There are a number of different ways to control real estate. Most of us own our homes or buildings on a "fee simple" basis, which means that we own the land and anything on it for as long as we want to, including the right to control what happens with it after we die. The other extreme is a leasehold interest, where someone else owns the land, but gives us the right to use it for a period of time. After the lease expires, we lose the right to use the land, and both ownership and use revert to the owner.
Benefits of Fee Simple Ownership
Fee simple ownership of land is a very powerful thing. Other than the government's right to control, tax or confiscate your property, once you have fee ownership, a piece of property is yours to do what you wish with for as long as you want. You can improve it, knowing that you will own the improvements and their benefits, or you can borrow against it, since a lender knows that their money is protected by your property. In addition, because total control of property is valuable, you can also sell it to someone else.
Benefits of a Leasehold Interest
One of the key benefits of a leasehold interest is that it is usually much less expensive than owning land. This is one of the reasons that farmers frequently lease land--they are able to better use their expensive equipment and their know-how, without having to tie a lot of their money up into land. In addition, leased land is flexible. Rather than owning property which may need to be sold in the future, it allows a business to use the land while it works for them, then walk away from it in the future. Leasing land may be the only way to get control of a particular piece of property because the landowner is unwilling to sell it. This has historically been the case in many areas of Hawaii, for instance. Finally, a leasehold interest in investment property receives favorable tax treatment, making it more profitable to own.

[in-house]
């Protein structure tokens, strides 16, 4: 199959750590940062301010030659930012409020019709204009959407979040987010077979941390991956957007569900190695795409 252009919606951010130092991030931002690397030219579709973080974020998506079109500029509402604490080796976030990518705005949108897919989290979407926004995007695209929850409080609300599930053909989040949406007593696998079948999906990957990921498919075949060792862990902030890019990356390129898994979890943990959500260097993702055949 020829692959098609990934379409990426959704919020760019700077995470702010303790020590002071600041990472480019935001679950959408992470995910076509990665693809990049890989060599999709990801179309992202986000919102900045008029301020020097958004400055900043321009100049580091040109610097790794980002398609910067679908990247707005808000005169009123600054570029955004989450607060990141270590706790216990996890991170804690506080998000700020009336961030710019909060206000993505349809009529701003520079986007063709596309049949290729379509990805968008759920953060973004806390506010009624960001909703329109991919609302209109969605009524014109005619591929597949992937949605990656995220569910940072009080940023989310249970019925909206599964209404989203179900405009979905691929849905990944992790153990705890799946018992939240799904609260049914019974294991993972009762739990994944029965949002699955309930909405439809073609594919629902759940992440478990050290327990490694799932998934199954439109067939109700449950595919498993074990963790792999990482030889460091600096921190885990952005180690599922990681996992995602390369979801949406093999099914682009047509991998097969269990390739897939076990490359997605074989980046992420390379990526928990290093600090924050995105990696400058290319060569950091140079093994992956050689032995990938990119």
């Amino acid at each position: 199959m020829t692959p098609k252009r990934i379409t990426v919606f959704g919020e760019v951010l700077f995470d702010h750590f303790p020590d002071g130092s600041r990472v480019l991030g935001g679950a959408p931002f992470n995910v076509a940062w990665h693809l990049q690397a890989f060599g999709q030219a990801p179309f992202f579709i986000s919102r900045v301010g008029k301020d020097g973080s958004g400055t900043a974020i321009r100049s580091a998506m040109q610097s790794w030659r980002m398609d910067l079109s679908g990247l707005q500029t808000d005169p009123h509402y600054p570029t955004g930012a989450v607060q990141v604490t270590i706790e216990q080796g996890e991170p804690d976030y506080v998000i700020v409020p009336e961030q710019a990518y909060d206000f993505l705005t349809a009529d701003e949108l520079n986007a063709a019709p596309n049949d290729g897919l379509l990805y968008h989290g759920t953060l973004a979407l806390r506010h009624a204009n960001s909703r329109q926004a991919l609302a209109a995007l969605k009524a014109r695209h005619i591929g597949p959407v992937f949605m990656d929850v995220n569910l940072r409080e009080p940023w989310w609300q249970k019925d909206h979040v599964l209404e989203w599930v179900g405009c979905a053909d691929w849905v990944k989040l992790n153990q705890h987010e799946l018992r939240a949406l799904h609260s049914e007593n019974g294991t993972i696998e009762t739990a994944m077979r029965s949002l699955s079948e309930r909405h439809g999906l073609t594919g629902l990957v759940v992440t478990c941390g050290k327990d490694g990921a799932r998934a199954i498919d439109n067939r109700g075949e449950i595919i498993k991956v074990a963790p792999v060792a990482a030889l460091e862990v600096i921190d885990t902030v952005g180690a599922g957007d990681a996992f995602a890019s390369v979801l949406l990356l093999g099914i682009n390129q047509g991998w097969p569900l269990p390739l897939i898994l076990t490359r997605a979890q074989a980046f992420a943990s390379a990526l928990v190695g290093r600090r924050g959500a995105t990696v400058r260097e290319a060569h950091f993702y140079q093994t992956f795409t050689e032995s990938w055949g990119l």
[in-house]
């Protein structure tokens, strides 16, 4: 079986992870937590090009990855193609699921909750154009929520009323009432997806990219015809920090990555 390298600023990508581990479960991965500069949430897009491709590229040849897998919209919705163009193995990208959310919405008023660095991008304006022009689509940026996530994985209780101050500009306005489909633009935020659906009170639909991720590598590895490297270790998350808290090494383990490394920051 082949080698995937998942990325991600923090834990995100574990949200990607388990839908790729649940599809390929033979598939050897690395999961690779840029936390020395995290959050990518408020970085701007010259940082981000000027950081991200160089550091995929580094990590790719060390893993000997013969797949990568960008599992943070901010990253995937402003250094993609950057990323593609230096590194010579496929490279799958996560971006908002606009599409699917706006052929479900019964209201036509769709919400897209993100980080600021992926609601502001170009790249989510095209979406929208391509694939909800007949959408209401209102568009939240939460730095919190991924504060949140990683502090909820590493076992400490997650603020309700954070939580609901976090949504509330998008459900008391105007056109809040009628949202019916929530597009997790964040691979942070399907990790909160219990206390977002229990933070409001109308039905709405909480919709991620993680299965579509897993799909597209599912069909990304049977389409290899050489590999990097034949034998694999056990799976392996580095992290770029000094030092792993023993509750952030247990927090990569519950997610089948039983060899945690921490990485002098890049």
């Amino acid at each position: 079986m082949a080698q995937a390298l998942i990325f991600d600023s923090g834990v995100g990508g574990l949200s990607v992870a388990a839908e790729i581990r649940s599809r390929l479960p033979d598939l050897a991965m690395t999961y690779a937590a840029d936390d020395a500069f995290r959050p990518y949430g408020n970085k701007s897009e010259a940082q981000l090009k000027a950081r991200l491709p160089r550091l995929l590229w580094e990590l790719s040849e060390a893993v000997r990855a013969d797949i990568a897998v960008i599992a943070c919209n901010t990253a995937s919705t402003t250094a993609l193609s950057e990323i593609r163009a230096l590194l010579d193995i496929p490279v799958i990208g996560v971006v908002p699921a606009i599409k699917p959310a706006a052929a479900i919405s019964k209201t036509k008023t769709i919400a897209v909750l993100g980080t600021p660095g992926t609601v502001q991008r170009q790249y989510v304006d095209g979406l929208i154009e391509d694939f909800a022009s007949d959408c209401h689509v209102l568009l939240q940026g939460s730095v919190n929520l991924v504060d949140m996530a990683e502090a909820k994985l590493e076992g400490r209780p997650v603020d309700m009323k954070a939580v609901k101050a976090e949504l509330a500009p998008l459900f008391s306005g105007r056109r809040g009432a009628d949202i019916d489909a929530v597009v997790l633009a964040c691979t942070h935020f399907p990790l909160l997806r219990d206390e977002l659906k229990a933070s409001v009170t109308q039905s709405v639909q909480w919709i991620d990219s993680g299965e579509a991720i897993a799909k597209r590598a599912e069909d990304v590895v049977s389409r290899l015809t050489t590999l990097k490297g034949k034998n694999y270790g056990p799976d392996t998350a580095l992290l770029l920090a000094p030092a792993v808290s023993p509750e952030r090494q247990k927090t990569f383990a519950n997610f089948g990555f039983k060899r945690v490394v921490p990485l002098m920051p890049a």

Drawbacks to A Leasehold Interest
The largest drawback to a leasehold interest is that it eventually goes away. While most land goes up in value over time, a leasehold interest will eventually become worthless. In addition, most leasehold interests require payments to the landowner, while fee simple property can be bought outright or paid off. Leasehold interests are also much harder to sell because buyers typically prefer fee simple ownership. Finally, a leasehold interest is not real property. When you own a leasehold interest, all that you own, ultimately, is a piece of paper that outlines your rights and responsibilities.
Other Types of Estates
There are other ways to hold real estate which fall between the absolute ownership of a fee simple interest and the limited temporary rights of a leasehold interest. Two other types of ownership are the life estate and the estate-for-years. A life estate is the equivalent of fee simple ownership, but it expires when the owner dies, reverting back to the previous owner. An estate-for-years is similar to a life estate but is tied to a set period of time, instead of a flexible period tied to a person's life.
Solomon Poretsky has been writing since 1996 and has been published in a number of trade publications including the "Minnesota Real Estate Journal" and "Minnesota Multi-Housing Association Advocate." He holds a Bachelor of Arts, cum laude, from Columbia University and has extensive experience in the fields of financial services, real estate and technology.